An outstanding early-career researcher has been awarded a prestigious fellowship to take forward research into the global threat posed by antibiotic resistant bacteria.
Dr Emma Banks, a molecular microbiologist at the John Innes Centre receives the ￼Royal Commission for the Exhibition of 1851 Research Fellowship.
Around eight of these prestigious Fellowships are made each year to give promising early career scientists from all fields of science the opportunity to conduct their own research project.
“I was stunned and absolutely thrilled as this fellowship is so competitive,” said Emma. “This is an incredibly exciting point in my career as it allows me to take the first big step towards scientific independence and hopefully starting my own research group in the future.”
Emma joined Dr Tung Le’s group at the John Innes Centre in March 2022 after completing her PhD on predatory bacteria at the University of Nottingham.
Dr Tung Le said: “This award is a great compliment to Emma. The Royal Commission for the Exhibition of 1851 fellowship is highly prestigious and competitive. It is very impressive that her proposal was developed almost entirely by Emma and it will allow her to test her research ideas and hypotheses, guiding her toward the goal of establishing an independent research group.”
With this Fellowship Emma will be able to continue her research for three years with a project titled, “Illuminating the mechanistic basis of virus-like gene transfer between bacteria”.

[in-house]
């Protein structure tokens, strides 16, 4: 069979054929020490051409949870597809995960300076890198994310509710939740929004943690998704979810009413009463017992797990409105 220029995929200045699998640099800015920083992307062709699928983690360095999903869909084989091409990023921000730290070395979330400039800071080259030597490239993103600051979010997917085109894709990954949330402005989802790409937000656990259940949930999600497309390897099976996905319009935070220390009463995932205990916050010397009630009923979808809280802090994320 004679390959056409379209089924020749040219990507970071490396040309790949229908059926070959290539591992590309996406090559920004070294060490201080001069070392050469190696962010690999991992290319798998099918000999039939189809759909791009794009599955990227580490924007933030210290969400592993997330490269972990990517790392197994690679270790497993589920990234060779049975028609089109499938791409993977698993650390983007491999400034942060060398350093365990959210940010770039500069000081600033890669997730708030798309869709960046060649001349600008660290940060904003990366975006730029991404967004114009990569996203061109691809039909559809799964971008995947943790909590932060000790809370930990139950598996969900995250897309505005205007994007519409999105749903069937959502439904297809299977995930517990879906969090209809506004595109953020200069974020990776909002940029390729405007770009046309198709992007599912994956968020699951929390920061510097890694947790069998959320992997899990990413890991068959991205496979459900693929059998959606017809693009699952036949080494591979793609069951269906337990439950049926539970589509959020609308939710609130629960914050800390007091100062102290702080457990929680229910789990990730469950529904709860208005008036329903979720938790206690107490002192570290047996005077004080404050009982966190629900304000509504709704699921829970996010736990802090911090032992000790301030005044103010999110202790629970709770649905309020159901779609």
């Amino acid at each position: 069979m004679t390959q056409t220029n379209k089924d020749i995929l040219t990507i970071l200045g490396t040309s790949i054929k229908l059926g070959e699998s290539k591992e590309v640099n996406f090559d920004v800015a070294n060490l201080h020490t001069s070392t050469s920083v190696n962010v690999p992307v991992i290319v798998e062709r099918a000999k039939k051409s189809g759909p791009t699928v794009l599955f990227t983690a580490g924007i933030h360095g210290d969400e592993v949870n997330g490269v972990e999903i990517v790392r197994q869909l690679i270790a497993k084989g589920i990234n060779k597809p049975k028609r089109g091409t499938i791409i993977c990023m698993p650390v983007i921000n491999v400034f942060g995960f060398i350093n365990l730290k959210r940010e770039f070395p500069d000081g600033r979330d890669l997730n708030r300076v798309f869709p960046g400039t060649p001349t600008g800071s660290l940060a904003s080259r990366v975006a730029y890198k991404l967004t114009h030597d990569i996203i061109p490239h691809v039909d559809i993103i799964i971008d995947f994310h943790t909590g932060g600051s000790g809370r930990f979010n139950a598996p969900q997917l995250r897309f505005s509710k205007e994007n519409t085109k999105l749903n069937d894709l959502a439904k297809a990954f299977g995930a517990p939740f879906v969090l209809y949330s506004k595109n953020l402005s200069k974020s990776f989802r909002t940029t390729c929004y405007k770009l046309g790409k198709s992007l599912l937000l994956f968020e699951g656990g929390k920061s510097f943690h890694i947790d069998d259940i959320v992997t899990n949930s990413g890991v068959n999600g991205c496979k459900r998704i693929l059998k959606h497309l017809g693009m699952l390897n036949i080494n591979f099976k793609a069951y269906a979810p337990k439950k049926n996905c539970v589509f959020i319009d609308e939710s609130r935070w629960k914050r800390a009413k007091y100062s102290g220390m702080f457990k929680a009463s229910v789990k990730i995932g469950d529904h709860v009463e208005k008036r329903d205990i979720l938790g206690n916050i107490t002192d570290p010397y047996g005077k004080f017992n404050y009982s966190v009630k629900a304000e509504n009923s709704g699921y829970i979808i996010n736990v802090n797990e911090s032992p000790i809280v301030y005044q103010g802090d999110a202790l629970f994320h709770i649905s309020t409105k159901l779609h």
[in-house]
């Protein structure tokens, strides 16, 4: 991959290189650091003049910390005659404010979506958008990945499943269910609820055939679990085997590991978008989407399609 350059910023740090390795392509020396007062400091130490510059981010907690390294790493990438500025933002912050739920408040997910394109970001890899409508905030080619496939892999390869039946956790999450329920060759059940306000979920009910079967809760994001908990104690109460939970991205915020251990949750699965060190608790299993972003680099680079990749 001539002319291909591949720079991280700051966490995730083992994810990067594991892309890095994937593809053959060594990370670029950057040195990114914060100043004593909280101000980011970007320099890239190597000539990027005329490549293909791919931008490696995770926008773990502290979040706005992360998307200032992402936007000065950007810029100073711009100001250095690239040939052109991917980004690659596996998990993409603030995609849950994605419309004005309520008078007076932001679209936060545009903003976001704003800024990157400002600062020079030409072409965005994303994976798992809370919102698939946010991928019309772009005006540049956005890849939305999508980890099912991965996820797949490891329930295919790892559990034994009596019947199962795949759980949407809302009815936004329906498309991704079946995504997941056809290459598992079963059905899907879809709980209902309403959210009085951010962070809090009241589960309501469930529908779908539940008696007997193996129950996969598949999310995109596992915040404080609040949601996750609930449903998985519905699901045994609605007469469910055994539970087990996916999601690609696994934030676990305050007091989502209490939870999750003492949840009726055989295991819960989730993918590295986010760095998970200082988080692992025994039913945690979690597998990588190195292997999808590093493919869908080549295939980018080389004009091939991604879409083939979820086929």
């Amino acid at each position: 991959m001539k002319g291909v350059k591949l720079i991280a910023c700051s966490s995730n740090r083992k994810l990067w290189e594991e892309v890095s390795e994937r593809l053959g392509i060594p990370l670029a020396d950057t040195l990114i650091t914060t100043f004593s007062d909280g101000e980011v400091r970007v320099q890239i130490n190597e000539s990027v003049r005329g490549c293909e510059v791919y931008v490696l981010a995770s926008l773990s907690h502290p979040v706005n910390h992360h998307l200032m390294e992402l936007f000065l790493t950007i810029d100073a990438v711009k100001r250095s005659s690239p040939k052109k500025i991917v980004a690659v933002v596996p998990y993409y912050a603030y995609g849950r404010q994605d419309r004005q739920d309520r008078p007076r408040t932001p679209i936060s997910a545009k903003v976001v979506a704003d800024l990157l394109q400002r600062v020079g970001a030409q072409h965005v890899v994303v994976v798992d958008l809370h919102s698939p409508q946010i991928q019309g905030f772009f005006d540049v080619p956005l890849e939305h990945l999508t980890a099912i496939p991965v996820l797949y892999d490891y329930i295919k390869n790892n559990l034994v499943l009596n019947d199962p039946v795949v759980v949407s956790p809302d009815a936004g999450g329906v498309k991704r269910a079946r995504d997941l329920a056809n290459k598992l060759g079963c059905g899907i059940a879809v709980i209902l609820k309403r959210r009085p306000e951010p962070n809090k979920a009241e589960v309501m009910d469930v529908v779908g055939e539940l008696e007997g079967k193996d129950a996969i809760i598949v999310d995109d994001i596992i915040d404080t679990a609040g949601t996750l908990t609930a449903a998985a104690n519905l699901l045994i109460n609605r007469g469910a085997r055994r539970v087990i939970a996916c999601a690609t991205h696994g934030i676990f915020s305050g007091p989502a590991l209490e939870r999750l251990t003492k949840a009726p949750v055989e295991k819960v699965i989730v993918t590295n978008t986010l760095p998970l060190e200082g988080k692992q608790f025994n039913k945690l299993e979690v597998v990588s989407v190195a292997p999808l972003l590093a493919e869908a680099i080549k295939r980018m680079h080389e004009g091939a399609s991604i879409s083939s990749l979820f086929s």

The underlying aim of the project is to understand the fundamental biology of gene transfer agents (GTAs).
These virus-like particles found inside genomes of bacteria can “move” DNA between bacterial cells. This means that they can spread genes that confer resistance to antibiotics.
Accordingly, GTAs contribute to antibiotic resistance, – a global crisis that we are currently facing. Despite their importance, we know extremely little about how GTAs work.
“Investigating GTAs presents an exciting opportunity to study fascinating novel biology and better understand how GTAs contribute to antibiotic resistance,” says Emma.
“It is also possible that we could harness this newfound knowledge to potentially engineer synthetic GTA particles for use as new genetic tools and as novel therapeutics to kill bad bacteria.”
Emma thanked those who had supported her career so far including her PhD supervisors Professor Liz Sockett and Professor Andrew Lovering from the Universities of Nottingham and Birmingham, and current supervisor Dr Tung Le. She also thanked the John Innes Centre for supporting her application and hosting this fellowship.
The Royal Commission for the Exhibition of 1851 was established in 1850 to organise the Great Exhibition at Crystal Palace, London. The Commission has been awarding fellowships and scholarships since 1891. Previous holders include 13 Nobel Laureates.